New Brunswick

Quebec's BEI completes investigation into police shooting death of Chantel Moore

Quebec's police watchdog agency says it has completed an investigation into the fatal shooting of Chantel Moore in June by an Edmundston police officer. 

Report sent to New Brunswick public prosecutions service and coroner

Chantel Moore, 26, was fatally shot by an Edmundston police officer during a wellness check in the northwestern New Brunswick city on June 4. (Chantel Moore/Facebook)

Quebec's police watchdog agency says it has completed an investigation into the fatal shooting of Chantel Moore in June by an Edmundston police officer and submitted its report to New Brunswick's public prosecution service to determine if charges are warranted.

The RCMP requested the bureau des enquêtes indépendantes, or BEI, carry out the investigation of the 26-year-old shot by a police officer during a wellness check in a northwestern New Brunswick city on June 4.

Moore, of the Tla-o-qui-aht First Nation in British Columbia, had recently moved to New Brunswick to be closer to her daughter, who was living with Moore's mother Martha Martin in Edmundston. 

The shooting, followed less than two weeks later by the fatal shooting by RCMP of Rodney Levi in eastern New Brunswick, led to calls for an inquiry into systemic racism against Indigenous people in the province.

BEI Quebec investigators outside Chantel Moore’s Edmundston apartment on June 5. (Bernard LeBel/Radio-Canada)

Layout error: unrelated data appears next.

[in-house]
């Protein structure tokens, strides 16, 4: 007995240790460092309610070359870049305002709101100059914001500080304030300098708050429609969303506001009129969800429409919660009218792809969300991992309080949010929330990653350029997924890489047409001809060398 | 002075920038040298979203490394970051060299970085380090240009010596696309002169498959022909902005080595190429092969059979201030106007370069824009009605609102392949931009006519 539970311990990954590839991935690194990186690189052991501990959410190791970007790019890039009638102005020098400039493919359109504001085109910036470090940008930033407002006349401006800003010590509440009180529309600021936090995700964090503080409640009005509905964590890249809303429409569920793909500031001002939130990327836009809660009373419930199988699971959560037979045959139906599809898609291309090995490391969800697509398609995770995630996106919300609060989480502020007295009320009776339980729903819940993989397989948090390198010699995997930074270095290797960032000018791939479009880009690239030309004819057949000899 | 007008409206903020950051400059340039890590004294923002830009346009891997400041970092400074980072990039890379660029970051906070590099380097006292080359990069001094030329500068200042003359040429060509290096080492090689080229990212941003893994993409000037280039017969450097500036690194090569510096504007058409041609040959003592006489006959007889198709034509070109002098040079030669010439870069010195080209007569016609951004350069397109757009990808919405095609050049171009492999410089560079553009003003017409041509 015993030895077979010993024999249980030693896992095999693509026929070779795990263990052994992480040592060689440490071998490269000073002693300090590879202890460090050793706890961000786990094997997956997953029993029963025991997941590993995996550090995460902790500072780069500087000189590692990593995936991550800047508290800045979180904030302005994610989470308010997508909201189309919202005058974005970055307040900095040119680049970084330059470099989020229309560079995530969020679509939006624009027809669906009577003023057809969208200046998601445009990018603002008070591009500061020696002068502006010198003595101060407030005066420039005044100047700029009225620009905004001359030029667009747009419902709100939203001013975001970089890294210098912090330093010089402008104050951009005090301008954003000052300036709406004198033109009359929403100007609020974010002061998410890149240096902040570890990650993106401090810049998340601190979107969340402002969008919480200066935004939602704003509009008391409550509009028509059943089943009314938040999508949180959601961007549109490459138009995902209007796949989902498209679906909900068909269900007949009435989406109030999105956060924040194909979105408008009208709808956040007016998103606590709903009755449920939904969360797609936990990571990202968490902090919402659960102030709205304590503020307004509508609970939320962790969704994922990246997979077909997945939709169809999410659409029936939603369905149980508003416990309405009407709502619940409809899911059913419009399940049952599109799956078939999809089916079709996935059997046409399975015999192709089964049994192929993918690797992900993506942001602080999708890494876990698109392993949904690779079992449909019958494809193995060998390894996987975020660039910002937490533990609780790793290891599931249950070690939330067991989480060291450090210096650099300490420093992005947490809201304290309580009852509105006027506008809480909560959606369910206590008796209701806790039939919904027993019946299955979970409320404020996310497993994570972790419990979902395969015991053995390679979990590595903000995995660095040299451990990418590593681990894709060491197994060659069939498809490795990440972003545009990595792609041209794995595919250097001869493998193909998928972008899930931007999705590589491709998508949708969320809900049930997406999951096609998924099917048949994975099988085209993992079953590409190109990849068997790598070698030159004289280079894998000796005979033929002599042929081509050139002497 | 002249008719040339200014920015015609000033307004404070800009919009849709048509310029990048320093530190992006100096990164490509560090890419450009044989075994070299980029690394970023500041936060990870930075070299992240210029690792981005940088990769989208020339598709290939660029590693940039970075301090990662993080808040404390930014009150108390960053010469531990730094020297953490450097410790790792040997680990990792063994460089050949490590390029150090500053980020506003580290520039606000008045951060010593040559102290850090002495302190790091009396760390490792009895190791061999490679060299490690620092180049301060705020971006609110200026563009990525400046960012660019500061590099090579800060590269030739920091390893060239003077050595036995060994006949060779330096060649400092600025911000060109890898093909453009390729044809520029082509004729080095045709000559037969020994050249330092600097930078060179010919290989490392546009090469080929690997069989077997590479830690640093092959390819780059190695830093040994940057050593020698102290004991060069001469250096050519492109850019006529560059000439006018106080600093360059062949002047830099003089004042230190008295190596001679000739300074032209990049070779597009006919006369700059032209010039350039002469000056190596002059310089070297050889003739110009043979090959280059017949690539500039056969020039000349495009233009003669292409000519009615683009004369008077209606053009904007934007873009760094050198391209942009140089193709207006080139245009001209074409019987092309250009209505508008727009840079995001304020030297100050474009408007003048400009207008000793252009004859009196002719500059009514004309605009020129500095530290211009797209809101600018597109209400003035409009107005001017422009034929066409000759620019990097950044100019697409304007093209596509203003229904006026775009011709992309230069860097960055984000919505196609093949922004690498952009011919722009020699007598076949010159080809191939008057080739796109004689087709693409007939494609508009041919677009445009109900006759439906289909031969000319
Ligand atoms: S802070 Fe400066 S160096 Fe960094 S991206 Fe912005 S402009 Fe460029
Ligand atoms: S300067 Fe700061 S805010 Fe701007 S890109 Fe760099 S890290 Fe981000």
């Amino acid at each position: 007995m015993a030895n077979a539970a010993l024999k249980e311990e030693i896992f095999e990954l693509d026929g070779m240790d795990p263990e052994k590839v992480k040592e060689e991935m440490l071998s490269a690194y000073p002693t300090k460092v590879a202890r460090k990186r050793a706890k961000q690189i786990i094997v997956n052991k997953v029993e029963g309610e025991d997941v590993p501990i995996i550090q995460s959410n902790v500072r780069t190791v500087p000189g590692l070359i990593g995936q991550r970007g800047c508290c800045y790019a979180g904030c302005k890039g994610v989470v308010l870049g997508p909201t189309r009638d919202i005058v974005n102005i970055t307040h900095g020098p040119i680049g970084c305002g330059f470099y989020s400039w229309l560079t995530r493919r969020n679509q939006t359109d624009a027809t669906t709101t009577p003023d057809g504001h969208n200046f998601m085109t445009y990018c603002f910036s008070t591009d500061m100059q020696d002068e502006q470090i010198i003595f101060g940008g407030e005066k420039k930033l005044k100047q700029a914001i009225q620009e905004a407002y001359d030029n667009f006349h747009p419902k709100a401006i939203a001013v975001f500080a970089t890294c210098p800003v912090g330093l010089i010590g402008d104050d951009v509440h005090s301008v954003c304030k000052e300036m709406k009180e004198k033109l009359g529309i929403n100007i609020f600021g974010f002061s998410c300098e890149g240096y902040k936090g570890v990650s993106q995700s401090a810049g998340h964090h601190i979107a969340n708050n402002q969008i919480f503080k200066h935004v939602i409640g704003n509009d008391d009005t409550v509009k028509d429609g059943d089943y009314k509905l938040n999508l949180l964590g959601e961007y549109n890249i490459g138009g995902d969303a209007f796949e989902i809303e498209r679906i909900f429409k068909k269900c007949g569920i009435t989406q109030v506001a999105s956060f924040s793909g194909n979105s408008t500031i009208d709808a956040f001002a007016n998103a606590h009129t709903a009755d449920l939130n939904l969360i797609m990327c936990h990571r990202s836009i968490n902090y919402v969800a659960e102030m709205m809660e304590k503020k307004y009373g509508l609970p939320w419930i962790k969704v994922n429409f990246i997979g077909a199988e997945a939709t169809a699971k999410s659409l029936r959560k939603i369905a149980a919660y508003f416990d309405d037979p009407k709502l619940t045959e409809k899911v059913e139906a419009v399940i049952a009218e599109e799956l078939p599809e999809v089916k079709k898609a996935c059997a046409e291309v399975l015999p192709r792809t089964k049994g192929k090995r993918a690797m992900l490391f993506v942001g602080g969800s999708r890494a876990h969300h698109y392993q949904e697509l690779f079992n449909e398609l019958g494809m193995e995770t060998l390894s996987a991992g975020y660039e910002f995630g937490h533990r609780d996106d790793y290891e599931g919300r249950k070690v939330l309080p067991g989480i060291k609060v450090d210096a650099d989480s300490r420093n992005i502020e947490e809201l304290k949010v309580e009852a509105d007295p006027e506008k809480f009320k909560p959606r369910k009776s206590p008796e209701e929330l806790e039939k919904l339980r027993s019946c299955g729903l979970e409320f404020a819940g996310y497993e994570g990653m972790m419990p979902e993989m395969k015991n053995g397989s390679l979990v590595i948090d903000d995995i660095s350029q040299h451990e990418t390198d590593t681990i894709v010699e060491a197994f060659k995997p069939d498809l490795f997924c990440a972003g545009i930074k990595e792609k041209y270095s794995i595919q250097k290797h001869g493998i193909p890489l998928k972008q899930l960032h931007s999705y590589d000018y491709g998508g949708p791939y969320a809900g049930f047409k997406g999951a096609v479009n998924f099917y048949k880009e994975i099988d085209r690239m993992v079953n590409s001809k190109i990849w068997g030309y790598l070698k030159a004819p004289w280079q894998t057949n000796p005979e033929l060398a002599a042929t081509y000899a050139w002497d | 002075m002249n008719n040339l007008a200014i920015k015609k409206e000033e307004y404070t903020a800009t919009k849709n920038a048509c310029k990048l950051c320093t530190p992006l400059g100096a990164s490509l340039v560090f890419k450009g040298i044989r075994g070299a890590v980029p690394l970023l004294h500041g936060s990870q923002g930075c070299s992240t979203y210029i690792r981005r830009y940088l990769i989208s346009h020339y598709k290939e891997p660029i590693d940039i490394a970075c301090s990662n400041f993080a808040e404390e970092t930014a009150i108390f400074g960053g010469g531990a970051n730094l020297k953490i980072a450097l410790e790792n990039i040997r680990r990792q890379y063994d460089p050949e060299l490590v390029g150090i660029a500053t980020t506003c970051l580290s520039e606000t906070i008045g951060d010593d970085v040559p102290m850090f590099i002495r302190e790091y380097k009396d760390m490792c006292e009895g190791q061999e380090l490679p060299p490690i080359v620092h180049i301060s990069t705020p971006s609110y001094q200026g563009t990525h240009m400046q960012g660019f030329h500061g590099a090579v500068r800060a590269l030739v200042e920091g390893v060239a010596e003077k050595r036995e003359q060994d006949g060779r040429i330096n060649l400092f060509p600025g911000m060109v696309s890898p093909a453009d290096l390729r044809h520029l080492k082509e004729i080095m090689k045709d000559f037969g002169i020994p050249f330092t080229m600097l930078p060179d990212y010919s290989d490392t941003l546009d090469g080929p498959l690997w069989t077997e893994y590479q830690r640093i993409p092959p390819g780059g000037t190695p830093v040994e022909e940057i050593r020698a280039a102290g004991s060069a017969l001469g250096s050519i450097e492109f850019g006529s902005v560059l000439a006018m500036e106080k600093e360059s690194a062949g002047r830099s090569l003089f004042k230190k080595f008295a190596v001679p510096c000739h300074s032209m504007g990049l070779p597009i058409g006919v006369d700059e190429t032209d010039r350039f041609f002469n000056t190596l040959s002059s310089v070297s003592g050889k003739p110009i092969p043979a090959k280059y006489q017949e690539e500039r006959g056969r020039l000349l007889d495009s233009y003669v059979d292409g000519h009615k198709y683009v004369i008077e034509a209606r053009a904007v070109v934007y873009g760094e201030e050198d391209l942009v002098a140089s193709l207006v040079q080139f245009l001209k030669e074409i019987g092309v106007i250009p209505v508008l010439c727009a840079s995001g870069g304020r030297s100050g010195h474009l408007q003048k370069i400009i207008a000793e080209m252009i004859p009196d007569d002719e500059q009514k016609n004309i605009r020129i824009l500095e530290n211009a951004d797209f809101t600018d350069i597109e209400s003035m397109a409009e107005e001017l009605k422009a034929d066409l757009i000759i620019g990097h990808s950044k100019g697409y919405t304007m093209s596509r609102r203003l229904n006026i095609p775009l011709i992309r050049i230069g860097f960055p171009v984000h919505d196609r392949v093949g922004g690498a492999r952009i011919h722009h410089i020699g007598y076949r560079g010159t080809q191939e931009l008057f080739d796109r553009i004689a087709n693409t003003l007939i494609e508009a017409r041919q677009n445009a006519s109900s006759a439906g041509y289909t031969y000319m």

A summary of its findings in a news release issued Wednesday says the Edmundston Police Force was called at 2:06 a.m. for a wellness check. At 2:32 a.m., it says an officer arrived at the woman's home and knocked on the living room window several times. 

After several minutes, the woman opened the door "armed with a knife and walks toward the policeman."

The statement says the officer stepped back onto a balcony, asked the woman to drop the knife "in vain," and then fired his weapon. 

The statement says first aid was immediately provided by police, though paramedics noted she was dead at 2:45 a.m.

The BEI report into the shooting was sent to the New Brunswick public prosecutions service as well as the coroner on Dec. 16. The prosecutor will determine whether charges will be laid. 

Coreen Enos, a spokesperson for the New Brunswick government, said in a statement that the public prosecution service is examining the findings "to determine what steps will be taken. It is expected the examination of these findings will take several weeks."

The investigation report has not been publicly released. The BEI statement says that's because it contains sensitive information, statements by witnesses as well as evidence. 

The events outlined align with the version of events Edmundston police described to reporters in the hours after the shooting. 

Moore's family has said the officer who shot her should be charged with murder. The officer is not named in the BEI statement. 

Edmundston has previously said the officer returned to work in weeks after the shooting but had been only performing administrative tasks. 

Martha Martin, the mother of Chantel Moore, looks on as she's joined by family and friends during a healing gathering at the B.C. Legislature in Victoria on June 18. (Chad Hipolito/The Canadian Press)

CBC News has requested comment from the police agency and City of Edmundston but has not received a response. A lawyer representing Moore's estate and family has also not responded to requests for comment.

The BEI statement says it won't offer additional comment beyond the statement issued Wednesday. 

Bob Davidson, a labour analyst with the New Brunswick Police Association, said the group representing municipal police officers across the province doesn't know any details of the BEI findings. 

"Hopefully [the report] will be released soon to the public and all stakeholders, so that the facts of the situation can be understood from the report," Davidson said.